The financial regrets were really about spending and saving more than earning. They were mostly regrets about buying stuff that made them feel good in the moment. And even worse, borrowing to buy stuff that made them feel good in the moment. I found people saying, "I can't believe I ate out all the time and I didn't save any money," and "I can't believe I didn't start putting money away when I was younger. I can't believe I didn't understand compound interest until it was too late."
If you have a decent foundation, you have the room to be bold, in more cases than not. Whereas if your foundation is unstable, it might be hard for you to even contemplate boldness.
Would it be easier for people to take some of these career risks to be bolder, if there was more of a financial safety net in the U.S.?
I can see you and raise you on that. If people had greater stability in their lives, they might be able not only to take more career risks, but they might actually be able to have more time with the people they love because they're not straining to earn a living. If you think about these four core regrets, they give us clues about what constitutes a good life: People want some stability; they want to be able to learn and grow and contribute; they want to have close relationships, and they want to be in conditions where they can do the right thing.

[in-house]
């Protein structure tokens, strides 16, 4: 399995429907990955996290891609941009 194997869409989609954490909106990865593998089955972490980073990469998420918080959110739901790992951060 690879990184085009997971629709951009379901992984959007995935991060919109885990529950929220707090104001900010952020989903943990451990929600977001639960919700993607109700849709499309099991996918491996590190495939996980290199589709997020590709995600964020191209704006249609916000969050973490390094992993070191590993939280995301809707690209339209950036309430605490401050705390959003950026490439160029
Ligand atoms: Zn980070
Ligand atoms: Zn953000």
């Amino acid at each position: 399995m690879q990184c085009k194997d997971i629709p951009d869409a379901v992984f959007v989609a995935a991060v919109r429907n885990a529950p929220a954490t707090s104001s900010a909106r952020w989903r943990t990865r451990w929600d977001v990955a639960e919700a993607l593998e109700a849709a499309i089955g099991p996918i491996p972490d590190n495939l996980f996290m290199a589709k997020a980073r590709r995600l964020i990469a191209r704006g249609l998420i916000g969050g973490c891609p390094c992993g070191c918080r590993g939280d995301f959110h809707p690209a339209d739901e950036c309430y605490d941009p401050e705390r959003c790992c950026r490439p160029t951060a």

It also sounded like people regretted not getting more levels of education, even though education is so expensive. Did you hear from people regretting their education debt?
We're up to 19,000 responses so far, and only 38 people actually mentioned the words "student loan." Among this group, private universities came up a lot. One person said they regretted "attending a private university that I could not afford and majoring in something that does not make a lot of money." That was typical.
There's some evidence that young people today may be delaying having kids for financial or career reasons, or considering not having children at all. But in your book, fewer than 20 people out of more than 16,000 said they regretted having children. What's the takeaway there?
There are way more people who regret never having kids than having kids. It's not even close. I'm hesitant to say, "So go out and procreate, young men and women!" But I do think that tells us something about the importance of love and connection and meaning in our lives. There's data that shows that people's day-to-day happiness drops when they have kids, but their overall lifetime happiness increases significantly because they have somebody who they love, somebody who is in their life forever. They have a legacy.
Are there any lessons that you would like bosses to draw from the book or from the research?